Of all Yale’s illustrious traditions and selling points, the residential college system is king. A residential college is not just a place to eat and sleep, we are told by tour guides; it is an indelible part of a Yalie’s character, a facet of his or her identity. Although other aspects of the Yale experience may change, the residential college system will be a constant, which is exactly why its deficiencies need to be considered.
The way residential colleges function now — limiting whom you room with to the roughly 110 students in your class and college — restricts access to living with your best friends. What are the chances that you will find your best friends among the students randomly placed in your college? Some groups of friends are lucky; Yale got it right and put highly compatible people in the same suite or at least in the same college. It is more common, though, to meet best friends through classes and activities. But with 12 residential colleges, it is much less likely that you would all be placed in the same college. All too often, you compromise by living with pretty good friends in your college and seeing your best friends at dinner, on weekends and through activities.
Living with good, but not best, friends certainly has its merits. This is certainly what Yale envisioned in making residential colleges in the first place — a community of scholars from varied backgrounds and of multiple interests.
I go back and forth about whether or not we should live with our best friends. I used to think that best friends are only maintained by a degree of separation. Best friends can quickly become non-best friends by too much intimacy. But what I’ve decided after two-and-a-half years here is that ultimately it does make sense to live with best friends. Between classes and extracurricular obligations at Yale, those random conversations you have late at night in the bathroom and those priceless moments in the dining hall should center on the people whom you most value at Yale. We don’t have a lot of time here to socialize, but when we do we should make it count.
Some students choose to get around the rigidity of the residential college system by moving off campus. But this requires sacrificing the luxuries of the residential colleges. In other cases, a student from one residential college will join an established group of friends in another college by transferring. This is, however, an involved and often competitive process. Given how difficult it is to transfer a meal in Berkeley Dining Hall, can you imagine what it must be like to transfer into the college? There’s also a stigma against transferring; you have to prove why you want to do it. Plus, the process often involves a cost-benefit analysis: if you are in a renovated college, is it worth it to transfer into an unrenovated one just to be with friends?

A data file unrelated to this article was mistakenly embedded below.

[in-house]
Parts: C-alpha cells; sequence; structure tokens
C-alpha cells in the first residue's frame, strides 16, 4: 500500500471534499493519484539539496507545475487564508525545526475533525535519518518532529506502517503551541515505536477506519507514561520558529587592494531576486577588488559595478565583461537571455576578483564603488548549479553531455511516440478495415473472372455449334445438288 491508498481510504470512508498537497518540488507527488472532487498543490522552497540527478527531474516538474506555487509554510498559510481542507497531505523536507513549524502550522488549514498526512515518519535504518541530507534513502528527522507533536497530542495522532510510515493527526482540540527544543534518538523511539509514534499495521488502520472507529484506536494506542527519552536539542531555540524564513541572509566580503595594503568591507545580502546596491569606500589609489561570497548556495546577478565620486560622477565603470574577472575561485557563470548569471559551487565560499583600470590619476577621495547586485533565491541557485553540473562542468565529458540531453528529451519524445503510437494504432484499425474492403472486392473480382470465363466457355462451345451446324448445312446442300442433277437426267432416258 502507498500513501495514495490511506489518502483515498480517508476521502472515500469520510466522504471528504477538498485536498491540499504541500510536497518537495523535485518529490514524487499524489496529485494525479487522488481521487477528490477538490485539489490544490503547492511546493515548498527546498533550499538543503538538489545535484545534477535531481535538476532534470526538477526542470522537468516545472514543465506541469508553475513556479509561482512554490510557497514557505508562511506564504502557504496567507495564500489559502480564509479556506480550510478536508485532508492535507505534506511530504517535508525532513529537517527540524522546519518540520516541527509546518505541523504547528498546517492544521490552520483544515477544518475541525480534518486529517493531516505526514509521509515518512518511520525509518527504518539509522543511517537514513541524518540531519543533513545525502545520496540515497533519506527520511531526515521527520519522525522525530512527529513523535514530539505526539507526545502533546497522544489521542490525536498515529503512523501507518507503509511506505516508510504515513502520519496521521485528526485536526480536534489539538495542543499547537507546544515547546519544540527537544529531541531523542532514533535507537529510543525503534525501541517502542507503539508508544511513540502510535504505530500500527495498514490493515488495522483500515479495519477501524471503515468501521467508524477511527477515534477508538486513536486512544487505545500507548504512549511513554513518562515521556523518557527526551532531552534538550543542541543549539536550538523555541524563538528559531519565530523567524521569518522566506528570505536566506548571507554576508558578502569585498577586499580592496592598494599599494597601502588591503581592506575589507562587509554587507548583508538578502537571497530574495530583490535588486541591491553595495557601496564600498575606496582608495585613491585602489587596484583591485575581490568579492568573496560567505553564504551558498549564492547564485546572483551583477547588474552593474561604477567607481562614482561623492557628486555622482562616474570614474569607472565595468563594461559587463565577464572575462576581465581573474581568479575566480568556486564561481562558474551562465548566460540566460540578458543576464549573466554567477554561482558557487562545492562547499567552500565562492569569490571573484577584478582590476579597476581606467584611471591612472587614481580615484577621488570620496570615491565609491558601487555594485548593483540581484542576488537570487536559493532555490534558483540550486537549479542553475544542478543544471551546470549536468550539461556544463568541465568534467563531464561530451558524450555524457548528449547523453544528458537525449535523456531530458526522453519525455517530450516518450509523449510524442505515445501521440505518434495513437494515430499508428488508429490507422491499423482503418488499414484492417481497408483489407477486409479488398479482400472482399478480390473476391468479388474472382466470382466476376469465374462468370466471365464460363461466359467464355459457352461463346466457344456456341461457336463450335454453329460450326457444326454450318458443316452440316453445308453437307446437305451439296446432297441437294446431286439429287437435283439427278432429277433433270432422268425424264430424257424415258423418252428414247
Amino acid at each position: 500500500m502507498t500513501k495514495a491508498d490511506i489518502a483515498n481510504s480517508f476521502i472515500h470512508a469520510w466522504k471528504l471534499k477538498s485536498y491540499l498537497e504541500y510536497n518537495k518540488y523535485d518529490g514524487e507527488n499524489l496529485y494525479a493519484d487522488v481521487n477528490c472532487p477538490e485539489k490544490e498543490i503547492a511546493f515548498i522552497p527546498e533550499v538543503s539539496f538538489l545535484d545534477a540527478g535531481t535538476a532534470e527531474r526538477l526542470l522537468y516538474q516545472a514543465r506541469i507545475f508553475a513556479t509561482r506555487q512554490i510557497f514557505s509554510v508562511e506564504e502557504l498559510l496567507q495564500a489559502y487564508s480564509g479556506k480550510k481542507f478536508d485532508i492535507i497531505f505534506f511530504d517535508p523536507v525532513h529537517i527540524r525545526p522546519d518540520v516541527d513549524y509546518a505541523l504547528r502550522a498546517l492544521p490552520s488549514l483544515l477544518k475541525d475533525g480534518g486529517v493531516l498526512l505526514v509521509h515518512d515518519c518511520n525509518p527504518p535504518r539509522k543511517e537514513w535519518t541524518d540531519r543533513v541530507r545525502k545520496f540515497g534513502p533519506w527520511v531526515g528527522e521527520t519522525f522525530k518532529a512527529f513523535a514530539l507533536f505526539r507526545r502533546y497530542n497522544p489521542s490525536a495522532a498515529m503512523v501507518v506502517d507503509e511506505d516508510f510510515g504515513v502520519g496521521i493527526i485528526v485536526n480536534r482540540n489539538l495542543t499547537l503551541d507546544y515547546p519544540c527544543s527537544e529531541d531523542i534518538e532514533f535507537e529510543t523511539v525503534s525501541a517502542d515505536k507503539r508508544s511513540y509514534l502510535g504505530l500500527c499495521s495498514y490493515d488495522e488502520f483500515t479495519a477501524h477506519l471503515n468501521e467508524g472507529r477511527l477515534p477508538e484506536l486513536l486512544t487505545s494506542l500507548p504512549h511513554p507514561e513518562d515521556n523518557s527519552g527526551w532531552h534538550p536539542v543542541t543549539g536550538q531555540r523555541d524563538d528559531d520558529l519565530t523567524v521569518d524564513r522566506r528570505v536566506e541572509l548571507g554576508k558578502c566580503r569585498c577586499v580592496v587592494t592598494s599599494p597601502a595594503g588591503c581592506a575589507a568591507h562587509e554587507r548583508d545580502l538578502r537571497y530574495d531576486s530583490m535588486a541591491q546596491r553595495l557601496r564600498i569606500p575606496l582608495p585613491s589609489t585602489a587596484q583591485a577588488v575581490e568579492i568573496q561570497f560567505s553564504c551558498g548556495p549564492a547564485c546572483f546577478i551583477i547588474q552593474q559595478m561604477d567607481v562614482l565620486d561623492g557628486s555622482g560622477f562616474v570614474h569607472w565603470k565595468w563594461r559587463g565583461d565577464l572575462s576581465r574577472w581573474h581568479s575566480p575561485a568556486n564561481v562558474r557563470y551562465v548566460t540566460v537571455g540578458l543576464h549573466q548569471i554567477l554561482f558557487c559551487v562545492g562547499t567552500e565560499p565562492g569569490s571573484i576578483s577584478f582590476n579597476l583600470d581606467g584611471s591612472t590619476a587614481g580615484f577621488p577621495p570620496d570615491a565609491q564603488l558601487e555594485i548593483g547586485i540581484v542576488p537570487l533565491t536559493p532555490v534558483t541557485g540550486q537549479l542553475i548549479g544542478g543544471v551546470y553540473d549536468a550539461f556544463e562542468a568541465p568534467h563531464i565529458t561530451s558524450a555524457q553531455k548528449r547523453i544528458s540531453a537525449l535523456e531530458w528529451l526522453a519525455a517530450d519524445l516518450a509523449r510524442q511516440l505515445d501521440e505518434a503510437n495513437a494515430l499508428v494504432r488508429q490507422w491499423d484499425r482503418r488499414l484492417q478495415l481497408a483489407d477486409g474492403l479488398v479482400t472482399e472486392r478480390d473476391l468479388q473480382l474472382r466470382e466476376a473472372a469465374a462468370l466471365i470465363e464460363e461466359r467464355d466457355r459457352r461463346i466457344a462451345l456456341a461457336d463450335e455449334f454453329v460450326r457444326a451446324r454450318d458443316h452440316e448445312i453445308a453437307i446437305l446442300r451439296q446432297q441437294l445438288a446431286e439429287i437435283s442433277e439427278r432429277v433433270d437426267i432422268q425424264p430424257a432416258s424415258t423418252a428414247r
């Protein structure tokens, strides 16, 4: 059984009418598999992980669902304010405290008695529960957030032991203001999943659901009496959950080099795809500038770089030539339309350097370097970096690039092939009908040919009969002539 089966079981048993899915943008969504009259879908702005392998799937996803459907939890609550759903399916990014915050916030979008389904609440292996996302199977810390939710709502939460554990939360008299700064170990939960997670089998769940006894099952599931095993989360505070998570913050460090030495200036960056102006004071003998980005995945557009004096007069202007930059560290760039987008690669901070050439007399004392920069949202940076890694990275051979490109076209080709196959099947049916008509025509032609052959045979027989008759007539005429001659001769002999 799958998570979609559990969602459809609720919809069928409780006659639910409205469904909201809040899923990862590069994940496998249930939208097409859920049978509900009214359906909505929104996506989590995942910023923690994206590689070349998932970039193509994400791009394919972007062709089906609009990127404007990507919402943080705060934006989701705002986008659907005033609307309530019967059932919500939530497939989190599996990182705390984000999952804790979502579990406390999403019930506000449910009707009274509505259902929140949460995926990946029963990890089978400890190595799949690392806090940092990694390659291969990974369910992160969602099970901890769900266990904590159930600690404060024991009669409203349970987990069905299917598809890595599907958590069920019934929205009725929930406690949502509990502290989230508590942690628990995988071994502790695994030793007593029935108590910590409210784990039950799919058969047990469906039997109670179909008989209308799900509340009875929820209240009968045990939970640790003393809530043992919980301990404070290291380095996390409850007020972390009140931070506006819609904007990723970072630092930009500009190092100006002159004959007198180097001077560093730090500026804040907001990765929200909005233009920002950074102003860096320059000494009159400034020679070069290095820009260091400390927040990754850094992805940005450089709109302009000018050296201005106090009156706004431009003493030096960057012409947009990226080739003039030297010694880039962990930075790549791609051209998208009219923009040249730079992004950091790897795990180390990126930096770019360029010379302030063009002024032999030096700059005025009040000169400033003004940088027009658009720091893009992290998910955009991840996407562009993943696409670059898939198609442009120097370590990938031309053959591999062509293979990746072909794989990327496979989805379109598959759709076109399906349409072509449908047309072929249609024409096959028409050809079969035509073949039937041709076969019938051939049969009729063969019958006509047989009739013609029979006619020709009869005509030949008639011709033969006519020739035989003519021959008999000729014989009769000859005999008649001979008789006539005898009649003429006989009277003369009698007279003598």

Fortunately, there may be a way to both preserve Yale’s sacred institution and your best friends. Unfortunately, it involves Harvard. Though its house system is decidedly less integral to the undergraduate experience than Yale’s residential college system, Harvard students are placed into colleges after freshman year. This allows for the possibility of living with your “blockmates” (Cantab lingo for suitemates) as well as the possibility of living with an entirely different group of friends, or making some combination of the two.
Would the college experience be different if we were placed into colleges sophomore year? Invariably, yes. But I believe Yale would do a good job of incorporating the freshmen. The question of intramurals could be resolved by having freshmen dorms compete against each other, while also being affiliated with one of the residential colleges during freshman year. Freshmen in Timothy Dwight and Silliman would continue to live in those colleges freshman year, with the understanding that not all would live in that college the next year. Freshmen could eat in Commons Dining Hall (as was its original intent) and get to know all the other members of their class. Yale could extend its freshman advising (there is, after all, a new Director of Freshman Affairs) to compensate for the lack of master/dean advising which, as I remember from freshmen year, was not extensive to begin with.
Admittedly, this would complicate the stability of residential life at Yale. There are many questions that would be raised, but I also think the change would do less harm than good.
You may not remember who you went to the freshman screw with or what you wrote your senior essay on, but you will always remember your roommates. Why not remember them as legitimately being your best friends — like at every other school?
Steven Engler is a junior in Saybrook College.